Kubuntu Moves Forward: You Can't Please Everyone, All the Time

by Ostatic Staff - Nov. 20, 2008

It's nearly a year since KDE released the KDE4 desktop. The initial roll-out was rocky for KDE, and while subsequent releases have brought ever increasing stability and enhancements, some KDE users feel it's not quite ready for daily use.

In the beginning the solution -- for the KDE project, and for distributions that ship with KDE, such as Kubuntu -- was fairly simple. Offer both the 3.5.x and 4.x versions, either as a installation option, or through repositories.

At some point, however, a disconnect has to come. Celeste Lyn Paul, a member of the KDE Human-Computer Interaction group, talks a bit about the decisions Kubuntu had to face as Hardy (and its 3.5 desktop option) gave way to Intrepid's 4.1.x only environment.

It's an unenviable position, both for KDE and the distributions that focus on it as the primary desktop. The differences between earlier KDE releases and the 4.0 release were so significant that the user interface (re-)learning curve understandably required more time. And as Paul states, the 4.0 release was more bleeding edge than usual. This meant that developers also had their own learning curve of sorts, and as each new tweak was applied, end users had at least minor adjustments to absorb.

Paul makes the observation, however, that KDE by nature has always been a bit more focused on "functional design" oriented early adopters -- as she puts it, a release doesn't have to be still "breathing and bleeding" but should be a fresh kill.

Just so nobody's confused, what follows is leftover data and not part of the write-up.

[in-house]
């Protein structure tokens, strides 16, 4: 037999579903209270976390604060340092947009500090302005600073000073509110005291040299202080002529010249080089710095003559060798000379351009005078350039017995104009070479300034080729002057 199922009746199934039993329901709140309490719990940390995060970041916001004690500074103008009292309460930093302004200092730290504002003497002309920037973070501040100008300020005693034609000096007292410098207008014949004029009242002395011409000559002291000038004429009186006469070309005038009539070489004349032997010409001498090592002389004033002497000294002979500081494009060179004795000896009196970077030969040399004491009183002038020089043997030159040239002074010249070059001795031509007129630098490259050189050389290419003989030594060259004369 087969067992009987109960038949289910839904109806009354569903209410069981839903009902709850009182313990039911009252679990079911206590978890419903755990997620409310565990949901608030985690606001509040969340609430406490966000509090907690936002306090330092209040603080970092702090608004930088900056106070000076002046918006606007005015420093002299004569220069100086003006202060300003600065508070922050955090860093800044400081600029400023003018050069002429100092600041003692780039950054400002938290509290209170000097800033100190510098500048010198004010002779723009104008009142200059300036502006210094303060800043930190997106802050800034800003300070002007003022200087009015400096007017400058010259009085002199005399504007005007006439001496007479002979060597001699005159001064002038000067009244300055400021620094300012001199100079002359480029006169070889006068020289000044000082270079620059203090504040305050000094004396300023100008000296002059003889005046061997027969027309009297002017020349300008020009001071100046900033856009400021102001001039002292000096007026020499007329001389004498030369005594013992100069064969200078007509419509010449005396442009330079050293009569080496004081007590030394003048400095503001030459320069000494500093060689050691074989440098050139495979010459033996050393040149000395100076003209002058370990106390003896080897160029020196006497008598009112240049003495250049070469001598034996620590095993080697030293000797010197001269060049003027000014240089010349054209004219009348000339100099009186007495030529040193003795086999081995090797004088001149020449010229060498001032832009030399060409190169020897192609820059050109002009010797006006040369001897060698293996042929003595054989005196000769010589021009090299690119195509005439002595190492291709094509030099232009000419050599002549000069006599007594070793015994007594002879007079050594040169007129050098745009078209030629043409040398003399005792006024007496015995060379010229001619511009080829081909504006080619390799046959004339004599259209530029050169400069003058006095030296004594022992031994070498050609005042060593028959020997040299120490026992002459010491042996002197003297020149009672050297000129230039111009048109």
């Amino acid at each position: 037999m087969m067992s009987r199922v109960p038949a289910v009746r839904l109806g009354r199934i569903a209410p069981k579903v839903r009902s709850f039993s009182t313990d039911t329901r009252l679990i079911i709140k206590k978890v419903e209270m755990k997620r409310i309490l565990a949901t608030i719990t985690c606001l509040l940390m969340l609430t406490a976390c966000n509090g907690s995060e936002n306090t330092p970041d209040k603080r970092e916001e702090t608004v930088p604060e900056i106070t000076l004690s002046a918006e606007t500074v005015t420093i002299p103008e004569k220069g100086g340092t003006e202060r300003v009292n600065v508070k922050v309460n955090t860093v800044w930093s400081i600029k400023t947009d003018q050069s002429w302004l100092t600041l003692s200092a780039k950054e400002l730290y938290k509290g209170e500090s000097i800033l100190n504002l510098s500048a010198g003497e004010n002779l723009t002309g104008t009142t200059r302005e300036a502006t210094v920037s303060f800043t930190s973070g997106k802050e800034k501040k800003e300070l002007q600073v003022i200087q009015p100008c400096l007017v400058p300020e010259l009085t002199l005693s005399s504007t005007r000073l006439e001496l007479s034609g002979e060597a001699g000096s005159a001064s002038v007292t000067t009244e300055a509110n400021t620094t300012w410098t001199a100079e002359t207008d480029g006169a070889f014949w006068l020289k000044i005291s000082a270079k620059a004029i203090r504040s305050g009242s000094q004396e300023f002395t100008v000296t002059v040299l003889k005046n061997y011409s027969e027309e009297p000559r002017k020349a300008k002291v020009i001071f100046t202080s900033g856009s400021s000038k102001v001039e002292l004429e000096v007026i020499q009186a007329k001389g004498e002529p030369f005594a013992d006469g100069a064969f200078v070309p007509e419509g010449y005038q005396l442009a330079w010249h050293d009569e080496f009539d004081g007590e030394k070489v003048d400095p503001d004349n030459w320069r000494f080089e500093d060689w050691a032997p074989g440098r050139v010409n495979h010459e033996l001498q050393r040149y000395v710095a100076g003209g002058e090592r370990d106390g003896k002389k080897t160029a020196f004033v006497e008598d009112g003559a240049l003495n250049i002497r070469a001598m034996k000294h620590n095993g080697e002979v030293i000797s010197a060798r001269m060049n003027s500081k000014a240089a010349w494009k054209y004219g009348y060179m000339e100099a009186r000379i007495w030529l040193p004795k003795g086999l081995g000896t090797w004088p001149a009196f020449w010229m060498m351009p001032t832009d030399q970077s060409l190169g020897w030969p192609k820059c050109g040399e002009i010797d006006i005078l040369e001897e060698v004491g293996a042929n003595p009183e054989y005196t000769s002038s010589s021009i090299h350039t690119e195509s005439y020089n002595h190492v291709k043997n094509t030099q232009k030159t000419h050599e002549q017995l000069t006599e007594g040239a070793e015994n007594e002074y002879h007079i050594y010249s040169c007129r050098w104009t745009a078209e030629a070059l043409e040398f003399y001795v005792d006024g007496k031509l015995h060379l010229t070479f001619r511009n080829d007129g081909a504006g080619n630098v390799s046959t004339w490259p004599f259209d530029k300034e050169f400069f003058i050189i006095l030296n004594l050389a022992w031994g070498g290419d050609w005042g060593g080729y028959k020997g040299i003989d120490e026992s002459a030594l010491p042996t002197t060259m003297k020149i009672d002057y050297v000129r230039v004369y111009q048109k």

A distribution (indeed, any application) has an obligation to its users, especially in the transitional state that KDE was in when Hardy was released last spring. This is why, Paul says, Hardy offered both desktop versions through officially supported packages. When Intrepid was released in October, the Kubuntu team had to make the call -- and decided it was time to move forward. The KDE 3.5 desktop isn't disappearing tomorrow, but it isn't the future of the desktop environment anymore, either.

Unfortunately, according to Paul, Kubuntu decided to disable a few functions of the KDE 4.1.2 desktop in Intrepid because of some worrisome bugs. This aggravated some Kubuntu users.

Other Kubuntu users, though, had to come to terms with the fact that the older desktop release was only available through untrusted, third party sources. They either had to make the transition, or take their chances with packages that potentially could (and in some cases, did) damage their new Intrepid installations.

As someone who was annoyed with the initial KDE 4 rollout (I had been fooling with the 4.0 release since the alpha stages, which weren't as pretty, but seemed more stable than the January release), I've come to make peace with the eccentricities and appreciate the enhancements in the latest releases. However, I empathize with both sides. Change often is good, but changes should help get things done -- and there are a lot of different opinions on what changes help, hurt, or are merely annoying (and how positive or detrimental they are overall) in any desktop setting.

I also feel that the Kubuntu team has done -- and are doing -- what needs to be done to keep the distribution up to date, and to move both Kubuntu and KDE 4 forward. The team's decision won't make every user happy, but packaging both desktop versions (and maintaining every associated package and dependency required for system stability) would be a drain on human resources no project can afford.